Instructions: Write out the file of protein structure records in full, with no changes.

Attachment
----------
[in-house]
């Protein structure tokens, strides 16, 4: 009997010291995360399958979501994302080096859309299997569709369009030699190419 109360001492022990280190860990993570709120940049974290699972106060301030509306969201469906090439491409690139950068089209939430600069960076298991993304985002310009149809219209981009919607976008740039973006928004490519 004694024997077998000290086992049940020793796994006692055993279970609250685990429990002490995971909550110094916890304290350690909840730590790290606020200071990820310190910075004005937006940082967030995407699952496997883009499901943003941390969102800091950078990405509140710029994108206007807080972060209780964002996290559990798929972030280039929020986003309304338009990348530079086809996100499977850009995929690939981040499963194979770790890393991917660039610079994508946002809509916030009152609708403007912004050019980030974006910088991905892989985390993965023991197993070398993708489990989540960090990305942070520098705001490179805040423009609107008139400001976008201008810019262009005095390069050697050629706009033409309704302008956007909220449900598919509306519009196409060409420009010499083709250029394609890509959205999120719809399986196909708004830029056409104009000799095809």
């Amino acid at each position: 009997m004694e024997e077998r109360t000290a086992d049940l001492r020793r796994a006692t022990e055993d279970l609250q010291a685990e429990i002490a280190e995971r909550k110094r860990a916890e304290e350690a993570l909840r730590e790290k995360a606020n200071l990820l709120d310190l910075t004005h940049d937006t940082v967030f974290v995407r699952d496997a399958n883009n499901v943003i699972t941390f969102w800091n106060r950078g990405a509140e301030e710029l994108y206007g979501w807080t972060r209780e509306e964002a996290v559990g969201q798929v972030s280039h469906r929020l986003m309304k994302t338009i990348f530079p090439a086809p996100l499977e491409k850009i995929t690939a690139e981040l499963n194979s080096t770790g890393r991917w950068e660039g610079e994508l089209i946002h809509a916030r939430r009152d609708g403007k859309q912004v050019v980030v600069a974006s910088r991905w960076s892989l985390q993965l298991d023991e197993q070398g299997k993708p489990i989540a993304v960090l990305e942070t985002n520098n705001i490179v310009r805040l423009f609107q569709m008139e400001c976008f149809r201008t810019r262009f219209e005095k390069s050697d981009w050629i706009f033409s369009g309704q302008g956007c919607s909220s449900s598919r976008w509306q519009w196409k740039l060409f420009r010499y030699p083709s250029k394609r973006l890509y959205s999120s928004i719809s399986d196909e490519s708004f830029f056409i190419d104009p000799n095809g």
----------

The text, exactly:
[in-house]
């Protein structure tokens, strides 16, 4: 009997010291995360399958979501994302080096859309299997569709369009030699190419 109360001492022990280190860990993570709120940049974290699972106060301030509306969201469906090439491409690139950068089209939430600069960076298991993304985002310009149809219209981009919607976008740039973006928004490519 004694024997077998000290086992049940020793796994006692055993279970609250685990429990002490995971909550110094916890304290350690909840730590790290606020200071990820310190910075004005937006940082967030995407699952496997883009499901943003941390969102800091950078990405509140710029994108206007807080972060209780964002996290559990798929972030280039929020986003309304338009990348530079086809996100499977850009995929690939981040499963194979770790890393991917660039610079994508946002809509916030009152609708403007912004050019980030974006910088991905892989985390993965023991197993070398993708489990989540960090990305942070520098705001490179805040423009609107008139400001976008201008810019262009005095390069050697050629706009033409309704302008956007909220449900598919509306519009196409060409420009010499083709250029394609890509959205999120719809399986196909708004830029056409104009000799095809």
């Amino acid at each position: 009997m004694e024997e077998r109360t000290a086992d049940l001492r020793r796994a006692t022990e055993d279970l609250q010291a685990e429990i002490a280190e995971r909550k110094r860990a916890e304290e350690a993570l909840r730590e790290k995360a606020n200071l990820l709120d310190l910075t004005h940049d937006t940082v967030f974290v995407r699952d496997a399958n883009n499901v943003i699972t941390f969102w800091n106060r950078g990405a509140e301030e710029l994108y206007g979501w807080t972060r209780e509306e964002a996290v559990g969201q798929v972030s280039h469906r929020l986003m309304k994302t338009i990348f530079p090439a086809p996100l499977e491409k850009i995929t690939a690139e981040l499963n194979s080096t770790g890393r991917w950068e660039g610079e994508l089209i946002h809509a916030r939430r009152d609708g403007k859309q912004v050019v980030v600069a974006s910088r991905w960076s892989l985390q993965l298991d023991e197993q070398g299997k993708p489990i989540a993304v960090l990305e942070t985002n520098n705001i490179v310009r805040l423009f609107q569709m008139e400001c976008f149809r201008t810019r262009f219209e005095k390069s050697d981009w050629i706009f033409s369009g309704q302008g956007c919607s909220s449900s598919r976008w509306q519009w196409k740039l060409f420009r010499y030699p083709s250029k394609r973006l890509y959205s999120s928004i719809s399986d196909e490519s708004f830029f056409i190419d104009p000799n095809g």